He was a poet or so he claimed and always on a look out for people who could listen to his verses. I was one of his regular victims. I could never rate him as a poet as I barely could follow his kind of poetry.
This time, when I was beginning to think that he must have stopped writing poems, I happened to meet him in our local market yesterday after a fairly long gap. ‘Hi, after such a long time! Where have you been?’ I asked him.
‘Where will a poet be? Have been busy writing.’ He missed no opportunity of stressing that he was a poet.
‘I now have a collection of three thousand poems’, he proudly declared.
Before I could get away with a reasonable excuse, he predictably asked, ‘Will you care to listen to some of my latest poems? I am sure, you will like them.’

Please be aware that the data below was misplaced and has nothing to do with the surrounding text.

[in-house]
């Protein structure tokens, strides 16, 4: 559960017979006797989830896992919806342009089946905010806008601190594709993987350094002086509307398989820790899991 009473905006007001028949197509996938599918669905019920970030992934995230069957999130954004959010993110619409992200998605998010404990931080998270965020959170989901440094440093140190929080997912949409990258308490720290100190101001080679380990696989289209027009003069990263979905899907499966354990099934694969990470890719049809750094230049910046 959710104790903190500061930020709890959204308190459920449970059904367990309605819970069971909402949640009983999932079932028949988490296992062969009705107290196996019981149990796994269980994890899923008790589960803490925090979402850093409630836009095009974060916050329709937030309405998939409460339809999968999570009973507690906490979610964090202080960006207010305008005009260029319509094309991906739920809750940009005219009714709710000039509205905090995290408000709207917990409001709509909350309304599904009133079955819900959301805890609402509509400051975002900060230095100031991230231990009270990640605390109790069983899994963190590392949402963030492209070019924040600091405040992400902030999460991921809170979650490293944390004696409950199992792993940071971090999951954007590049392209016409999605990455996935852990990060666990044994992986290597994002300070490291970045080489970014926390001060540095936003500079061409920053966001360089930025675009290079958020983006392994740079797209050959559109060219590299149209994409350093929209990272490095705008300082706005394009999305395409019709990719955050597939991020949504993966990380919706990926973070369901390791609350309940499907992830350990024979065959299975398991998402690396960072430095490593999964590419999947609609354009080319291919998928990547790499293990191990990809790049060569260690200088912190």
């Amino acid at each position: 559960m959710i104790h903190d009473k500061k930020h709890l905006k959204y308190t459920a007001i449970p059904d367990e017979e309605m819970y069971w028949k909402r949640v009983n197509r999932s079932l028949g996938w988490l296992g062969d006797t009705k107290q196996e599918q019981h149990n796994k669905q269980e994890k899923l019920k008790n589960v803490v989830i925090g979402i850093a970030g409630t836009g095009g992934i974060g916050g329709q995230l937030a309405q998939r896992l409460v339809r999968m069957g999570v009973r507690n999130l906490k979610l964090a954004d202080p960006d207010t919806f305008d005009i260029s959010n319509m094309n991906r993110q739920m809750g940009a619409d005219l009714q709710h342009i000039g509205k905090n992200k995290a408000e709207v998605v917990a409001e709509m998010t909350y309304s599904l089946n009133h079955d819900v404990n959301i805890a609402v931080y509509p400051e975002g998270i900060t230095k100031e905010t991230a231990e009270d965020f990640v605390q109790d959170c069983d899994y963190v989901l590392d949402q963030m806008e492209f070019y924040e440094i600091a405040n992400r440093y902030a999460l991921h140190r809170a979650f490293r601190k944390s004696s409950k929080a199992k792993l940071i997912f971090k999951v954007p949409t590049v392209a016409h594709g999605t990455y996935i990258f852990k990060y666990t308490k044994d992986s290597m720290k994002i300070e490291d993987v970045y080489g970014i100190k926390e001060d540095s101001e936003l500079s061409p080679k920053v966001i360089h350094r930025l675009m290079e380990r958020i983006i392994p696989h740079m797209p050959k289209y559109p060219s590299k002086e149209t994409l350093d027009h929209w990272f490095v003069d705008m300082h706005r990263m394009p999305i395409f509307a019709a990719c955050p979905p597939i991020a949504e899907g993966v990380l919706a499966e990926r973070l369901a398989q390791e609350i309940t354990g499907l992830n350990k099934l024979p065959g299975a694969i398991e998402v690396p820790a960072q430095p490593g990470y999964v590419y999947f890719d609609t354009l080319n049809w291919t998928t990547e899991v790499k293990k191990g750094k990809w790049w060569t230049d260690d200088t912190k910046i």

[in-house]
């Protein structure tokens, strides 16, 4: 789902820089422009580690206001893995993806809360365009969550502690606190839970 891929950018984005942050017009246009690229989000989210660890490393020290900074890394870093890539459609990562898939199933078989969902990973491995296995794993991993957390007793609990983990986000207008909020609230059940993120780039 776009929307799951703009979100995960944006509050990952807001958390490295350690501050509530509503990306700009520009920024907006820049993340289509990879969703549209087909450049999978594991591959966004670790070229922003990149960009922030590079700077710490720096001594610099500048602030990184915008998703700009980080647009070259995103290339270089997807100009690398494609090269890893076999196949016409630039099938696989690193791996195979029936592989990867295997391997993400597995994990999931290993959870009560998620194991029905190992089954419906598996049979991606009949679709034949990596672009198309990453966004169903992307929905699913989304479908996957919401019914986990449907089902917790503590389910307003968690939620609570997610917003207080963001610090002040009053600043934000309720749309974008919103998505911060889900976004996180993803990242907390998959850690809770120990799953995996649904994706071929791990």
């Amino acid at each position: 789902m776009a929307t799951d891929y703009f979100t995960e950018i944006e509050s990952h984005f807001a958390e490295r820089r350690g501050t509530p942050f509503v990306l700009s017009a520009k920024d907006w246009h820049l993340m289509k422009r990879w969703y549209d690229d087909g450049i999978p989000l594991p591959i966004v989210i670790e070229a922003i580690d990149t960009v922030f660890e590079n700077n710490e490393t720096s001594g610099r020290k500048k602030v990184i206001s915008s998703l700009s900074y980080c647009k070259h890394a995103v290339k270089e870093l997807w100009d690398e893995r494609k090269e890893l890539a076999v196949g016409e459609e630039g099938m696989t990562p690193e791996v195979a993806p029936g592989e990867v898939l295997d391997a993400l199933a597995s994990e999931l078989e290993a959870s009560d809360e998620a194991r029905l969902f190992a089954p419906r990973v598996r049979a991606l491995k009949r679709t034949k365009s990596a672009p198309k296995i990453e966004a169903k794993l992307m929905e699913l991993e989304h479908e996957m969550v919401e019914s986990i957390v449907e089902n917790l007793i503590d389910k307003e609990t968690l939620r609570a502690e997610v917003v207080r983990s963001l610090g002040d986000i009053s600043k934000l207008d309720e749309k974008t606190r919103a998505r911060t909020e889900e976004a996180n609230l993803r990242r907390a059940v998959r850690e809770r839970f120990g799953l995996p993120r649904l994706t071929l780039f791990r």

And he virtually dragged me to the nearby local Coffee Shop. Over cups of very badly made brew which was being served as coffee, I had to listen to at least half a dozen of his ‘latest’ poems though most of which I guessed he had read to me earlier too. Or may be all his poems sound similar, I thought.
‘Why don’t you sometimes write romantic poems?’ I asked him, just to change the subject so that the poetry reading session could come to an end.
‘I don’t write romantic poems, although I would love to,’ he nonchalantly informed.
‘See, the problem with all readers is that they relate poems to personal lives of poets. But much of the poetry has roots in imagination. It is not always autobiographical.’
‘So? What has this got to do with your not writing romantic poetry?’
‘My wife reads all my poems,’ he winked, ‘not because she loves poetry, but because she wants to keep a tab on me. Do you think, I should write romantic poetry and invite trouble at home?’
I needed to take some big sips of coffee howsoever bad it was!
*Onkar Kedia has been a career Civil Servant who retired from the Central Government Service recently. He has been writing poems in Hindi and English on his blogs http://betterurlife.blogspot.com/ and http://onkarkedia.blogspot.com/